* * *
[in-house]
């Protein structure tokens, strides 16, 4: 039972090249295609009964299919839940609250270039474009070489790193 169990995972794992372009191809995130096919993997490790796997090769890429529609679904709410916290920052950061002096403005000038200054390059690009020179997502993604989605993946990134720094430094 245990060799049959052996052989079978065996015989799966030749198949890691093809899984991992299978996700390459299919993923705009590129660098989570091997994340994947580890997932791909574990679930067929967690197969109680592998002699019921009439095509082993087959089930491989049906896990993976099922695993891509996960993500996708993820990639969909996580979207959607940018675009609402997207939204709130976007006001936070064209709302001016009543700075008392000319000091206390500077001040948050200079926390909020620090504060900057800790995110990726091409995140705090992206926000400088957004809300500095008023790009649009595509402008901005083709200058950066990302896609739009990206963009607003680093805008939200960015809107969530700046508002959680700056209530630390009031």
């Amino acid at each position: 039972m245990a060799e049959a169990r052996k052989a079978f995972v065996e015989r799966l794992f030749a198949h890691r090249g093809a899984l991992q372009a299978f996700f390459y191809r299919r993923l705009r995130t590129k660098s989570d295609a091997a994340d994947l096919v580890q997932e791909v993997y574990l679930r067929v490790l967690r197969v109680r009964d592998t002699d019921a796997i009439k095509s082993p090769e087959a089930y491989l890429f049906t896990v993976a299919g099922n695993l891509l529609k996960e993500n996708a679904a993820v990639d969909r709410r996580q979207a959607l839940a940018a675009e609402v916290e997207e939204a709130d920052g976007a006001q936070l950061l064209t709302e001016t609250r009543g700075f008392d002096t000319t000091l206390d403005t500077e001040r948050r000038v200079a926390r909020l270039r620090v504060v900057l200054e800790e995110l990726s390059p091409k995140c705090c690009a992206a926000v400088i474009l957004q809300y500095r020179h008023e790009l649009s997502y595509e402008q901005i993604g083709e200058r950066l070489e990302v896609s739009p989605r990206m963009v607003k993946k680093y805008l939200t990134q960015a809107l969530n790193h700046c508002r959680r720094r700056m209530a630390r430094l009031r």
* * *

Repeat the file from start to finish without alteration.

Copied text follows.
[in-house]
């Protein structure tokens, strides 16, 4: 039972090249295609009964299919839940609250270039474009070489790193 169990995972794992372009191809995130096919993997490790796997090769890429529609679904709410916290920052950061002096403005000038200054390059690009020179997502993604989605993946990134720094430094 245990060799049959052996052989079978065996015989799966030749198949890691093809899984991992299978996700390459299919993923705009590129660098989570091997994340994947580890997932791909574990679930067929967690197969109680592998002699019921009439095509082993087959089930491989049906896990993976099922695993891509996960993500996708993820990639969909996580979207959607940018675009609402997207939204709130976007006001936070064209709302001016009543700075008392000319000091206390500077001040948050200079926390909020620090504060900057800790995110990726091409995140705090992206926000400088957004809300500095008023790009649009595509402008901005083709200058950066990302896609739009990206963009607003680093805008939200960015809107969530700046508002959680700056209530630390009031």
């Amino acid at each position: 039972m245990a060799e049959a169990r052996k052989a079978f995972v065996e015989r799966l794992f030749a198949h890691r090249g093809a899984l991992q372009a299978f996700f390459y191809r299919r993923l705009r995130t590129k660098s989570d295609a091997a994340d994947l096919v580890q997932e791909v993997y574990l679930r067929v490790l967690r197969v109680r009964d592998t002699d019921a796997i009439k095509s082993p090769e087959a089930y491989l890429f049906t896990v993976a299919g099922n695993l891509l529609k996960e993500n996708a679904a993820v990639d969909r709410r996580q979207a959607l839940a940018a675009e609402v916290e997207e939204a709130d920052g976007a006001q936070l950061l064209t709302e001016t609250r009543g700075f008392d002096t000319t000091l206390d403005t500077e001040r948050r000038v200079a926390r909020l270039r620090v504060v900057l200054e800790e995110l990726s390059p091409k995140c705090c690009a992206a926000v400088i474009l957004q809300y500095r020179h008023e790009l649009s997502y595509e402008q901005i993604g083709e200058r950066l070489e990302v896609s739009p989605r990206m963009v607003k993946k680093y805008l939200t990134q960015a809107l969530n790193h700046c508002r959680r720094r700056m209530a630390r430094l009031r």